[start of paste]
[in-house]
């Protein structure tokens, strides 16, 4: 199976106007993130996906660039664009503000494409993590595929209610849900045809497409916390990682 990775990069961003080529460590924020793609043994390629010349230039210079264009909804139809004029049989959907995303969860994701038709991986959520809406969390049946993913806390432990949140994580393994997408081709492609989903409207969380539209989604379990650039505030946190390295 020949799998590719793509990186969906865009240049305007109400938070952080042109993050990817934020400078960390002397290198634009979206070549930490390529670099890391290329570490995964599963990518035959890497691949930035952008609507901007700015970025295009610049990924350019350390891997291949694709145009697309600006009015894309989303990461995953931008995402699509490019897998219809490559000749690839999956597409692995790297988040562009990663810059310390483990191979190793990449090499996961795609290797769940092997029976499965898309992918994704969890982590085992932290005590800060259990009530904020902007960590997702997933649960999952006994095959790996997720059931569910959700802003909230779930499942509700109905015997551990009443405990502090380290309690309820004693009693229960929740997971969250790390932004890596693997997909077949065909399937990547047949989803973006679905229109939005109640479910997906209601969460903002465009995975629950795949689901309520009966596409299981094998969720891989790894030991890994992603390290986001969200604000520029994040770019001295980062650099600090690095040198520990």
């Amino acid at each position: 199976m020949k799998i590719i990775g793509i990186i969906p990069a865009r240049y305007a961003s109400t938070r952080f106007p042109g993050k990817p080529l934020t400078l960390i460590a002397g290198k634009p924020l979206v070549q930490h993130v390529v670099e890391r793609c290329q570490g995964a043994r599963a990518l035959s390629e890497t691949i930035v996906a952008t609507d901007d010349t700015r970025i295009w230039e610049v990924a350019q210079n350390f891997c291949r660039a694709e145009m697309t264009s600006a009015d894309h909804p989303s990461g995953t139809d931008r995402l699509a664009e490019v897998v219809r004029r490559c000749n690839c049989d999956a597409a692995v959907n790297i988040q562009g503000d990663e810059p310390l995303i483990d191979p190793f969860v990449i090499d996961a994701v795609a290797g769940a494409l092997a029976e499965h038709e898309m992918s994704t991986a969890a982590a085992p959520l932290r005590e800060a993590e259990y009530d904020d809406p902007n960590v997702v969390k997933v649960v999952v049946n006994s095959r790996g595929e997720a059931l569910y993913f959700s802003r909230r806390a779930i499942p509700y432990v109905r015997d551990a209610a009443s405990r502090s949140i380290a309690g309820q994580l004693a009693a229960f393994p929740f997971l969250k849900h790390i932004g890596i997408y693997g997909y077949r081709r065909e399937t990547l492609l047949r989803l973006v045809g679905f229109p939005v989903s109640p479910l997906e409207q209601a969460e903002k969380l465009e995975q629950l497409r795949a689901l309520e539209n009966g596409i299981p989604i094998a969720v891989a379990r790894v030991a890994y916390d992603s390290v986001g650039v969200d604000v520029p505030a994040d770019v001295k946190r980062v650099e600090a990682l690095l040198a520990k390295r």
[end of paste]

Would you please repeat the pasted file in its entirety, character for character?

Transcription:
[in-house]
């Protein structure tokens, strides 16, 4: 199976106007993130996906660039664009503000494409993590595929209610849900045809497409916390990682 990775990069961003080529460590924020793609043994390629010349230039210079264009909804139809004029049989959907995303969860994701038709991986959520809406969390049946993913806390432990949140994580393994997408081709492609989903409207969380539209989604379990650039505030946190390295 020949799998590719793509990186969906865009240049305007109400938070952080042109993050990817934020400078960390002397290198634009979206070549930490390529670099890391290329570490995964599963990518035959890497691949930035952008609507901007700015970025295009610049990924350019350390891997291949694709145009697309600006009015894309989303990461995953931008995402699509490019897998219809490559000749690839999956597409692995790297988040562009990663810059310390483990191979190793990449090499996961795609290797769940092997029976499965898309992918994704969890982590085992932290005590800060259990009530904020902007960590997702997933649960999952006994095959790996997720059931569910959700802003909230779930499942509700109905015997551990009443405990502090380290309690309820004693009693229960929740997971969250790390932004890596693997997909077949065909399937990547047949989803973006679905229109939005109640479910997906209601969460903002465009995975629950795949689901309520009966596409299981094998969720891989790894030991890994992603390290986001969200604000520029994040770019001295980062650099600090690095040198520990």
């Amino acid at each position: 199976m020949k799998i590719i990775g793509i990186i969906p990069a865009r240049y305007a961003s109400t938070r952080f106007p042109g993050k990817p080529l934020t400078l960390i460590a002397g290198k634009p924020l979206v070549q930490h993130v390529v670099e890391r793609c290329q570490g995964a043994r599963a990518l035959s390629e890497t691949i930035v996906a952008t609507d901007d010349t700015r970025i295009w230039e610049v990924a350019q210079n350390f891997c291949r660039a694709e145009m697309t264009s600006a009015d894309h909804p989303s990461g995953t139809d931008r995402l699509a664009e490019v897998v219809r004029r490559c000749n690839c049989d999956a597409a692995v959907n790297i988040q562009g503000d990663e810059p310390l995303i483990d191979p190793f969860v990449i090499d996961a994701v795609a290797g769940a494409l092997a029976e499965h038709e898309m992918s994704t991986a969890a982590a085992p959520l932290r005590e800060a993590e259990y009530d904020d809406p902007n960590v997702v969390k997933v649960v999952v049946n006994s095959r790996g595929e997720a059931l569910y993913f959700s802003r909230r806390a779930i499942p509700y432990v109905r015997d551990a209610a009443s405990r502090s949140i380290a309690g309820q994580l004693a009693a229960f393994p929740f997971l969250k849900h790390i932004g890596i997408y693997g997909y077949r081709r065909e399937t990547l492609l047949r989803l973006v045809g679905f229109p939005v989903s109640p479910l997906e409207q209601a969460e903002k969380l465009e995975q629950l497409r795949a689901l309520e539209n009966g596409i299981p989604i094998a969720v891989a379990r790894v030991a890994y916390d992603s390290v986001g650039v969200d604000v520029p505030a994040d770019v001295k946190r980062v650099e600090a990682l690095l040198a520990k390295r």